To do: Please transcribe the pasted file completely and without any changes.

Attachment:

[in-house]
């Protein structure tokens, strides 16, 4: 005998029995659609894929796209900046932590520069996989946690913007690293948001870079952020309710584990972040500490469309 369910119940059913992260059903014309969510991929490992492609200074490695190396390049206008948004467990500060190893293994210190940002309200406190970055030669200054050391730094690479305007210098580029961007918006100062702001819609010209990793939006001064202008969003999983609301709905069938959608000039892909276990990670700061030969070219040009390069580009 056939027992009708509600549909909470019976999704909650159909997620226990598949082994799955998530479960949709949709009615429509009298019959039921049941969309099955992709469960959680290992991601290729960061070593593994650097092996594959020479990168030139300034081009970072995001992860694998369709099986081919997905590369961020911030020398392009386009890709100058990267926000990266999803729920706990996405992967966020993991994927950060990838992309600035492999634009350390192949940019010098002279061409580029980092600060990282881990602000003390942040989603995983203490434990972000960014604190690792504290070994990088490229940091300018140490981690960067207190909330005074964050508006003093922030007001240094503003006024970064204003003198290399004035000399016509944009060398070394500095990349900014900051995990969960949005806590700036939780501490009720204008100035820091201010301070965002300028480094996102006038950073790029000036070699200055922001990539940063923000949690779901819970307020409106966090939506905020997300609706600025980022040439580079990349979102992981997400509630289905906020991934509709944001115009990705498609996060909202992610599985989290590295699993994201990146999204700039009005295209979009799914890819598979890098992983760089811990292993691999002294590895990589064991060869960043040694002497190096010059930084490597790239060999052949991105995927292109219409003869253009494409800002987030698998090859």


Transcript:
[in-house]
């Protein structure tokens, strides 16, 4: 005998029995659609894929796209900046932590520069996989946690913007690293948001870079952020309710584990972040500490469309 369910119940059913992260059903014309969510991929490992492609200074490695190396390049206008948004467990500060190893293994210190940002309200406190970055030669200054050391730094690479305007210098580029961007918006100062702001819609010209990793939006001064202008969003999983609301709905069938959608000039892909276990990670700061030969070219040009390069580009 056939027992009708509600549909909470019976999704909650159909997620226990598949082994799955998530479960949709949709009615429509009298019959039921049941969309099955992709469960959680290992991601290729960061070593593994650097092996594959020479990168030139300034081009970072995001992860694998369709099986081919997905590369961020911030020398392009386009890709100058990267926000990266999803729920706990996405992967966020993991994927950060990838992309600035492999634009350390192949940019010098002279061409580029980092600060990282881990602000003390942040989603995983203490434990972000960014604190690792504290070994990088490229940091300018140490981690960067207190909330005074964050508006003093922030007001240094503003006024970064204003003198290399004035000399016509944009060398070394500095990349900014900051995990969960949005806590700036939780501490009720204008100035820091201010301070965002300028480094996102006038950073790029000036070699200055922001990539940063923000949690779901819970307020409106966090939506905020997300609706600025980022040439580079990349979102992981997400509630289905906020991934509709944001115009990705498609996060909202992610599985989290590295699993994201990146999204700039009005295209979009799914890819598979890098992983760089811990292993691999002294590895990589064991060869960043040694002497190096010059930084490597790239060999052949991105995927292109219409003869253009494409800002987030698998090859």